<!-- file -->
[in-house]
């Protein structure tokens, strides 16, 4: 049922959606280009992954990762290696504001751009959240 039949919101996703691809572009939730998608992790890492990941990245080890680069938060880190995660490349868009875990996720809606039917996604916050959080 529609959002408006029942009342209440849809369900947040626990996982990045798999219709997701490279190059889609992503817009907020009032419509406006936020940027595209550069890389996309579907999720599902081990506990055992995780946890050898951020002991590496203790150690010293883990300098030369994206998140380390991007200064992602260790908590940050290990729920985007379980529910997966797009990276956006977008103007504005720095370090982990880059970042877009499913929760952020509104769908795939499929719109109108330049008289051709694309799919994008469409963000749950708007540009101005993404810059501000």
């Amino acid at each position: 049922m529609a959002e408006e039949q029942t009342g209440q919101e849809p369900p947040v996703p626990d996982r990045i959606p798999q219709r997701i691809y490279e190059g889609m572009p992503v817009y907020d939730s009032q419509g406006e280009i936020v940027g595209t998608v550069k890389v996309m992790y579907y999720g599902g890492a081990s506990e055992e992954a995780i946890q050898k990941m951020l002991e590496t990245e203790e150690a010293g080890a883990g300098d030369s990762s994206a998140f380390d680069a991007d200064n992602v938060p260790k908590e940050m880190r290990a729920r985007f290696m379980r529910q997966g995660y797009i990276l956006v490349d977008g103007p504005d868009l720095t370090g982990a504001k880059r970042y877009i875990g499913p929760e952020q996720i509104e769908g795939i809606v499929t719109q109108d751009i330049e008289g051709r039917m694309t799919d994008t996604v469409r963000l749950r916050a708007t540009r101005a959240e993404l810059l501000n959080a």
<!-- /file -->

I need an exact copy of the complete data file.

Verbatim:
[in-house]
């Protein structure tokens, strides 16, 4: 049922959606280009992954990762290696504001751009959240 039949919101996703691809572009939730998608992790890492990941990245080890680069938060880190995660490349868009875990996720809606039917996604916050959080 529609959002408006029942009342209440849809369900947040626990996982990045798999219709997701490279190059889609992503817009907020009032419509406006936020940027595209550069890389996309579907999720599902081990506990055992995780946890050898951020002991590496203790150690010293883990300098030369994206998140380390991007200064992602260790908590940050290990729920985007379980529910997966797009990276956006977008103007504005720095370090982990880059970042877009499913929760952020509104769908795939499929719109109108330049008289051709694309799919994008469409963000749950708007540009101005993404810059501000």
């Amino acid at each position: 049922m529609a959002e408006e039949q029942t009342g209440q919101e849809p369900p947040v996703p626990d996982r990045i959606p798999q219709r997701i691809y490279e190059g889609m572009p992503v817009y907020d939730s009032q419509g406006e280009i936020v940027g595209t998608v550069k890389v996309m992790y579907y999720g599902g890492a081990s506990e055992e992954a995780i946890q050898k990941m951020l002991e590496t990245e203790e150690a010293g080890a883990g300098d030369s990762s994206a998140f380390d680069a991007d200064n992602v938060p260790k908590e940050m880190r290990a729920r985007f290696m379980r529910q997966g995660y797009i990276l956006v490349d977008g103007p504005d868009l720095t370090g982990a504001k880059r970042y877009i875990g499913p929760e952020q996720i509104e769908g795939i809606v499929t719109q109108d751009i330049e008289g051709r039917m694309t799919d994008t996604v469409r963000l749950r916050a708007t540009r101005a959240e993404l810059l501000n959080a």